Many parents know the dangers of high sugar diet. Some are cautious and check their food labels meticulously. But are parents vigilant when it comes to sugar in baby food? Supermarket ready meals for babies have excellent packaging, obviously for sales purposes. They all scream, in bright colours and bold pictures, of the goodness they contain for our babies (vegetables, organic etc). This, of course, is very appealing to us parents, who simply want the best for our babies. But do we get the real full picture of what is in our children’s food?

Sugar in baby food: the day I found out that my baby’s breakfast had too much sugar

My baby started weaning at 5 months (she now 7 months). Her first food was an organic baby food pouch from Marks and Spencer. As she is breastfed and only ate a very small quantity of the food, I did not feel the need to look too much into their nutritional values. So when I bought her baby food, I only read the main content on the front package. This only lasted for a week, until I got a food processor and started making her food from scratch. Sugar in baby food was the least of my concerns then.

Baby food-Cerelac
baby’s breakfast

Shortly after her first puree, I also introduced her to infant cereal, Cerelac. It’s a Nestle Brand popular in French-speaking countries. I could not find Bledina, the other popular brand, where I live. As I was familiar with Cerelac, I systematically picked the appropriate age for my daughter, without reading the nutritional information at the back. I also tried Cow&Gate Banana Porridge.

Like most parents, I taste my baby’s food first and eat any leftover to avoid wasting food. This month, I’m extra careful with sugar in my diet as I have taken on a #Sugarfree January personal challenge. So I decided to check my baby cereal’s nutritional values, especially the sugar level. And, surprise surprise, it had too much of sugar!!

Somehow, I unconsciously thought baby food companies will do the right thing for our children. How wrong was I! I found out that my baby’s cereal has 34.1g of sugar per 100g (keep in mind that 4g of sugar equals 1 teaspoon of sugar). The government and the World Health Organisation both recommend that adults and children consume 25/30g of added sugar a day (about 5% of our daily energy intake).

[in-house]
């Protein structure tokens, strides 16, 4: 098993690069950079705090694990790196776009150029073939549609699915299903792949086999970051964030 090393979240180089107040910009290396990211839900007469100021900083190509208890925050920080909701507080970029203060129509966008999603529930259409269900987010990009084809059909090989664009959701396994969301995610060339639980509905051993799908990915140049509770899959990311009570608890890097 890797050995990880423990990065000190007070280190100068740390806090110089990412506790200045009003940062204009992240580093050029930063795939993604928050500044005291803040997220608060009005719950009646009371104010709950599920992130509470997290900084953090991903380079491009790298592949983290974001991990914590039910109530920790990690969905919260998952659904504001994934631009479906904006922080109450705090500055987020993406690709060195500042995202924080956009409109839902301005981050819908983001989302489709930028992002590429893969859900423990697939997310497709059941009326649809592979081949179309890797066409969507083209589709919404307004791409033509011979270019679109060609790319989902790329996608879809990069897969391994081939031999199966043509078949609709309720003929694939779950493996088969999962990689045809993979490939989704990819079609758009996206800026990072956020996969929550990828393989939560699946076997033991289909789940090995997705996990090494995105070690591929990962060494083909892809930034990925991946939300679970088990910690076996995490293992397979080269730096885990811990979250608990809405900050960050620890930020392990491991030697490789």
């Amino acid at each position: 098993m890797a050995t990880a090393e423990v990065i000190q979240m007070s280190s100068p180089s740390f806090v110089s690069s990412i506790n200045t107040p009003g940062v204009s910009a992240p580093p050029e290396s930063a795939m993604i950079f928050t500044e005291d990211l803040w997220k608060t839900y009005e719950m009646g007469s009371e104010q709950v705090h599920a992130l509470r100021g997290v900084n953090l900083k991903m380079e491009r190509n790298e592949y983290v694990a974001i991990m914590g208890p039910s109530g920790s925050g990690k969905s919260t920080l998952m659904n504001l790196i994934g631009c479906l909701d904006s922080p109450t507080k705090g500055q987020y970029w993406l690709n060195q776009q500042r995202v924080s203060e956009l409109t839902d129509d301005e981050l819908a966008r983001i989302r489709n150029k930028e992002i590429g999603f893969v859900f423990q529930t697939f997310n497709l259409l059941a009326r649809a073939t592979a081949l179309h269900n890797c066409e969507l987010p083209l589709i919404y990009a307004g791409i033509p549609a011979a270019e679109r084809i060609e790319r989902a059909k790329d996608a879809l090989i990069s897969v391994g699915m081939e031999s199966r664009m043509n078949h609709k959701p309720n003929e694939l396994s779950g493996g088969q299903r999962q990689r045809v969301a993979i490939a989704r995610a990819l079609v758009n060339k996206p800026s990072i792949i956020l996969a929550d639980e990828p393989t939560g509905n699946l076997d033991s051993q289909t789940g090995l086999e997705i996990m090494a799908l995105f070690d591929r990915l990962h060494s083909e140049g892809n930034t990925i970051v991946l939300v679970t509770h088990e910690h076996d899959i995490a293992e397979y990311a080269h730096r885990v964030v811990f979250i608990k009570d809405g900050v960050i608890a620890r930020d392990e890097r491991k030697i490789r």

I also checked Cow&Gate Banana porridge, and, although it claims to have no added sugar, it contains 41.8g of sugar per 100g. There was not clear info to where all that sugar came from. You see how outrageous this hidden sugar business is! There is too much sugar in baby food out there!

The Aftermath: choosing healthier (less sugary) breakfast options for my baby

I was angry (at myself mostly) because I was laid back when choosing my baby’s cereal. As a result, she consumed more sugar than I would ever have wanted her to. Every morning, she took 45g of Cerelac (15.3 gr sugar). On some occasions, I gave her infant cereal twice a day (especially when she turned down the food I’d made her). That increased her sugar intake even more. Even though infant cereals are often diluted with water or milk, the high amount of sugar in them surely remains unhealthy for babies!

There are no nutritional values in the added/ non-natural sources of sugar whatsoever. I’m glad (and fortunate) that I choose to make my baby’s lunch and dinner myself. This meant that most of the additional non-natural sugar she got in her diet was from the cereal. So now we have decided to try Weetabix. It only contains 4.4g sugar and 0.28 g salt per 100g, and 1.7g sugar and 0.10g salt per serving (2 biscuits). What a difference from Cerelac!

Top 4 reasons why you should review your child’s sugar intake from a very young age:

toth-decay-is-on-rise-among-kids_3203
A little boy with tooth decay
  1. Tooth decay: when food/drink with high sugar levels is consumed frequently, they destroy teeth enamel. This eventually leads to a cavity (hole) in our dentine, and makes teeth prone to easy decay.
  2. Palate problem:  frequent use of food with high levels of sugar encourage babies’ palates to develop a preference for sweet tastes. This makes it harder for babies to accept other tastes such as vegetables.
  3. Immune system:  high sugar food/drinks cripple white blood cells for a few hours after their consumption. This exposes babies and adults to diseases as the immune system is weaker then.
  4. Obesity: sugar is full of empty calories (no nutritional values in them). The more you consume, the more excess energy your body stores (this then transforms into body fat).

I don’t know how much sugar there is in other baby foods, especially the ready meals. But, I know that numbers add up, and sugar does not do our children any good. If we want our children to be healthy and have a healthy lifestyle as adults habits, now it’s the time we start to setting those good habits.

So, to parents, sugar in baby food is a real problem. Please read your baby’s food labels and make a healthy call, especially if you rely on ready-made meals for their convenience.

Further resources on the impact of sugar on our health

Is Sugar Toxic? – The New York Times

Sugar and Britain’s obesity crisis: the key questions answered (The Guardian)